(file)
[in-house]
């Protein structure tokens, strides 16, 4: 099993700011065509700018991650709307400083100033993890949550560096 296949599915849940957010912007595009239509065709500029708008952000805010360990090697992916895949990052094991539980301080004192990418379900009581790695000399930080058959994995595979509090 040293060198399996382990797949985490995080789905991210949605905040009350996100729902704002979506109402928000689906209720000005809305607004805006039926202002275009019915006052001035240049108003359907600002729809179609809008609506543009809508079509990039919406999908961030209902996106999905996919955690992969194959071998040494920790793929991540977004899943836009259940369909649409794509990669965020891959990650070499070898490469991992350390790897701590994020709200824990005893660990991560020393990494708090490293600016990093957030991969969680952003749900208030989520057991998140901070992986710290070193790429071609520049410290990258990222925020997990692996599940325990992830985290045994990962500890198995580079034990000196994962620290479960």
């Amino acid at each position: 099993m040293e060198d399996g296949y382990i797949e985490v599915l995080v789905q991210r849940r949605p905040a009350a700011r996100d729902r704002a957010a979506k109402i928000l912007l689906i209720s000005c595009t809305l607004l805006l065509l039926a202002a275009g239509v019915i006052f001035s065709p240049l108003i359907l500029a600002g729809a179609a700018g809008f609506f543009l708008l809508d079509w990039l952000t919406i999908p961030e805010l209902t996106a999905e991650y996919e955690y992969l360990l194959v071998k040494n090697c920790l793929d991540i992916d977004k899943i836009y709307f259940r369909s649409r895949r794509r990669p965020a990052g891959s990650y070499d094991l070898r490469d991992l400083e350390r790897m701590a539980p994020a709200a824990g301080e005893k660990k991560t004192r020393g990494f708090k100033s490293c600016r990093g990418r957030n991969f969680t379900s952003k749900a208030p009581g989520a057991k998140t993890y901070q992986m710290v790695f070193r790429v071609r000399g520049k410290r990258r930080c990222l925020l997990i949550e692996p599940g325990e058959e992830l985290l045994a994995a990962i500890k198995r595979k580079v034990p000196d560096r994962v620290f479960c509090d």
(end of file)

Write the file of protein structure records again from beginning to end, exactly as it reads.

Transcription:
[in-house]
């Protein structure tokens, strides 16, 4: 099993700011065509700018991650709307400083100033993890949550560096 296949599915849940957010912007595009239509065709500029708008952000805010360990090697992916895949990052094991539980301080004192990418379900009581790695000399930080058959994995595979509090 040293060198399996382990797949985490995080789905991210949605905040009350996100729902704002979506109402928000689906209720000005809305607004805006039926202002275009019915006052001035240049108003359907600002729809179609809008609506543009809508079509990039919406999908961030209902996106999905996919955690992969194959071998040494920790793929991540977004899943836009259940369909649409794509990669965020891959990650070499070898490469991992350390790897701590994020709200824990005893660990991560020393990494708090490293600016990093957030991969969680952003749900208030989520057991998140901070992986710290070193790429071609520049410290990258990222925020997990692996599940325990992830985290045994990962500890198995580079034990000196994962620290479960």
């Amino acid at each position: 099993m040293e060198d399996g296949y382990i797949e985490v599915l995080v789905q991210r849940r949605p905040a009350a700011r996100d729902r704002a957010a979506k109402i928000l912007l689906i209720s000005c595009t809305l607004l805006l065509l039926a202002a275009g239509v019915i006052f001035s065709p240049l108003i359907l500029a600002g729809a179609a700018g809008f609506f543009l708008l809508d079509w990039l952000t919406i999908p961030e805010l209902t996106a999905e991650y996919e955690y992969l360990l194959v071998k040494n090697c920790l793929d991540i992916d977004k899943i836009y709307f259940r369909s649409r895949r794509r990669p965020a990052g891959s990650y070499d094991l070898r490469d991992l400083e350390r790897m701590a539980p994020a709200a824990g301080e005893k660990k991560t004192r020393g990494f708090k100033s490293c600016r990093g990418r957030n991969f969680t379900s952003k749900a208030p009581g989520a057991k998140t993890y901070q992986m710290v790695f070193r790429v071609r000399g520049k410290r990258r930080c990222l925020l997990i949550e692996p599940g325990e058959e992830l985290l045994a994995a990962i500890k198995r595979k580079v034990p000196d560096r994962v620290f479960c509090d």